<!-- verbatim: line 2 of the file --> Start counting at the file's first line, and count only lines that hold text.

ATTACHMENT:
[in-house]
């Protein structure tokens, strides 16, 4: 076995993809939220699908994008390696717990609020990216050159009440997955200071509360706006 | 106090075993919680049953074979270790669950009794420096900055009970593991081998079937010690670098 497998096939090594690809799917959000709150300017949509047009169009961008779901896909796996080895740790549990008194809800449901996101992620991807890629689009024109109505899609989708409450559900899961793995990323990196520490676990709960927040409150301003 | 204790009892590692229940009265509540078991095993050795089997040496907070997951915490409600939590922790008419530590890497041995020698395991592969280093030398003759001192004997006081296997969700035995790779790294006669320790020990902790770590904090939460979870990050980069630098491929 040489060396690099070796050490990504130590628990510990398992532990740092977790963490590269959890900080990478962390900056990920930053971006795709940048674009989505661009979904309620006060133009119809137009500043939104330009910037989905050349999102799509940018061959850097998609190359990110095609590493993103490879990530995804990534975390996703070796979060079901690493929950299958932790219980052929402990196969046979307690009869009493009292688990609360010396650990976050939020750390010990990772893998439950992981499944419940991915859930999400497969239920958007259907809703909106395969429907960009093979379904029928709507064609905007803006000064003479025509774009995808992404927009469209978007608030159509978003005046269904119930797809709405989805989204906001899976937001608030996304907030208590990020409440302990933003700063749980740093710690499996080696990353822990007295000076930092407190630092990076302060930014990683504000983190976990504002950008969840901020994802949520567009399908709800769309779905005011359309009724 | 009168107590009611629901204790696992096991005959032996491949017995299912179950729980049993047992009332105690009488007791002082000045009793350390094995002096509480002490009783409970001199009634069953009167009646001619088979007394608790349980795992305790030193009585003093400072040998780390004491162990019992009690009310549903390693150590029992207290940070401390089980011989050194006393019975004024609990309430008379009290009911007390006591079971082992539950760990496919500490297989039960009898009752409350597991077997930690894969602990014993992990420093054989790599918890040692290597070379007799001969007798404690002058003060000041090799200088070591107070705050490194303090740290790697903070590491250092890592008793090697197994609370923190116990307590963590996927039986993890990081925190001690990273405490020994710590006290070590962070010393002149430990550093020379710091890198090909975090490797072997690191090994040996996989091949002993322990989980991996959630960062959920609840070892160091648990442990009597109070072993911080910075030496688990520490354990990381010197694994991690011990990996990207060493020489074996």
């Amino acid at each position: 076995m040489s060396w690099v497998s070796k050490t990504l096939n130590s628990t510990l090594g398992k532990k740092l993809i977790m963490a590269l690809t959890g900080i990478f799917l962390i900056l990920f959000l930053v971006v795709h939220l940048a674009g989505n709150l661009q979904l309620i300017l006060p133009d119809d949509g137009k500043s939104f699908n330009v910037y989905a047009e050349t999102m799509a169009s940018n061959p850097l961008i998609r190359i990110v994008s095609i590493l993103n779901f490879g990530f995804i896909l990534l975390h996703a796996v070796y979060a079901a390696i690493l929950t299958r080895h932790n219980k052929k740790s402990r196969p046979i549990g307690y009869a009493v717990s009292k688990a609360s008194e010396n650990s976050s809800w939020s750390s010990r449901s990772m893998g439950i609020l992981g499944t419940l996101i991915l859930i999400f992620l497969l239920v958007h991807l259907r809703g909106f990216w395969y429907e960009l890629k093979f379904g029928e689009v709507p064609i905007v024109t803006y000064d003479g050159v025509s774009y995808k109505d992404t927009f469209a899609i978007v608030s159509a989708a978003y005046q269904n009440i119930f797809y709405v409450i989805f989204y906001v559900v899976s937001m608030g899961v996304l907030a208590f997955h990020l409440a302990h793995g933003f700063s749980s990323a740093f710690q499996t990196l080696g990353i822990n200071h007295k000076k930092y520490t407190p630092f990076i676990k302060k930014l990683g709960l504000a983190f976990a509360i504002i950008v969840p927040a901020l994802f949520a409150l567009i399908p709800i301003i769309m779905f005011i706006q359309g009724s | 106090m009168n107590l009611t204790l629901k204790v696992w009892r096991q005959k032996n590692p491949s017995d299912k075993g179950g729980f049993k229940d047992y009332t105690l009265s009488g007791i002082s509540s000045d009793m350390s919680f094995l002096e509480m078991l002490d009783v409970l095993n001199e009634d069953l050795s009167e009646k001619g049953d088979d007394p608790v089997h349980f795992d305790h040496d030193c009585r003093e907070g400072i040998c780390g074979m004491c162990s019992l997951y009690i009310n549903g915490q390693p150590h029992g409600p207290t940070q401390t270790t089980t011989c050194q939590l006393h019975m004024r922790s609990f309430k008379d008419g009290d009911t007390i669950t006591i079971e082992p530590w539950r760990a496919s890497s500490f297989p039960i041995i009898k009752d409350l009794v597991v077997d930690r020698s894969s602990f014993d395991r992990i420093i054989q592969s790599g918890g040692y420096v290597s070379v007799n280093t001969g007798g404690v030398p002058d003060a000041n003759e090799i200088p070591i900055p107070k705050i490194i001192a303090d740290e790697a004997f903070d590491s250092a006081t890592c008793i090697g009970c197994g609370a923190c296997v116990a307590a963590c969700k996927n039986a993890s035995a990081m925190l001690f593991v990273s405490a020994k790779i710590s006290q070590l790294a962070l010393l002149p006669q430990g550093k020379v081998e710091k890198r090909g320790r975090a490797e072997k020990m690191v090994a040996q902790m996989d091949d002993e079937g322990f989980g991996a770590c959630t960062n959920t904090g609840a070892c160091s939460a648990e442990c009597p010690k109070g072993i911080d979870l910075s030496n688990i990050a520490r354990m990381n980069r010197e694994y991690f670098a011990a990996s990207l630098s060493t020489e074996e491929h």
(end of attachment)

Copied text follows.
């Protein structure tokens, strides 16, 4: 076995993809939220699908994008390696717990609020990216050159009440997955200071509360706006 | 106090075993919680049953074979270790669950009794420096900055009970593991081998079937010690670098 497998096939090594690809799917959000709150300017949509047009169009961008779901896909796996080895740790549990008194809800449901996101992620991807890629689009024109109505899609989708409450559900899961793995990323990196520490676990709960927040409150301003 | 204790009892590692229940009265509540078991095993050795089997040496907070997951915490409600939590922790008419530590890497041995020698395991592969280093030398003759001192004997006081296997969700035995790779790294006669320790020990902790770590904090939460979870990050980069630098491929 040489060396690099070796050490990504130590628990510990398992532990740092977790963490590269959890900080990478962390900056990920930053971006795709940048674009989505661009979904309620006060133009119809137009500043939104330009910037989905050349999102799509940018061959850097998609190359990110095609590493993103490879990530995804990534975390996703070796979060079901690493929950299958932790219980052929402990196969046979307690009869009493009292688990609360010396650990976050939020750390010990990772893998439950992981499944419940991915859930999400497969239920958007259907809703909106395969429907960009093979379904029928709507064609905007803006000064003479025509774009995808992404927009469209978007608030159509978003005046269904119930797809709405989805989204906001899976937001608030996304907030208590990020409440302990933003700063749980740093710690499996080696990353822990007295000076930092407190630092990076302060930014990683504000983190976990504002950008969840901020994802949520567009399908709800769309779905005011359309009724 | 009168107590009611629901204790696992096991005959032996491949017995299912179950729980049993047992009332105690009488007791002082000045009793350390094995002096509480002490009783409970001199009634069953009167009646001619088979007394608790349980795992305790030193009585003093400072040998780390004491162990019992009690009310549903390693150590029992207290940070401390089980011989050194006393019975004024609990309430008379009290009911007390006591079971082992539950760990496919500490297989039960009898009752409350597991077997930690894969602990014993992990420093054989790599918890040692290597070379007799001969007798404690002058003060000041090799200088070591107070705050490194303090740290790697903070590491250092890592008793090697197994609370923190116990307590963590996927039986993890990081925190001690990273405490020994710590006290070590962070010393002149430990550093020379710091890198090909975090490797072997690191090994040996996989091949002993322990989980991996959630960062959920609840070892160091648990442990009597109070072993911080910075030496688990520490354990990381010197694994991690011990990996990207060493020489074996």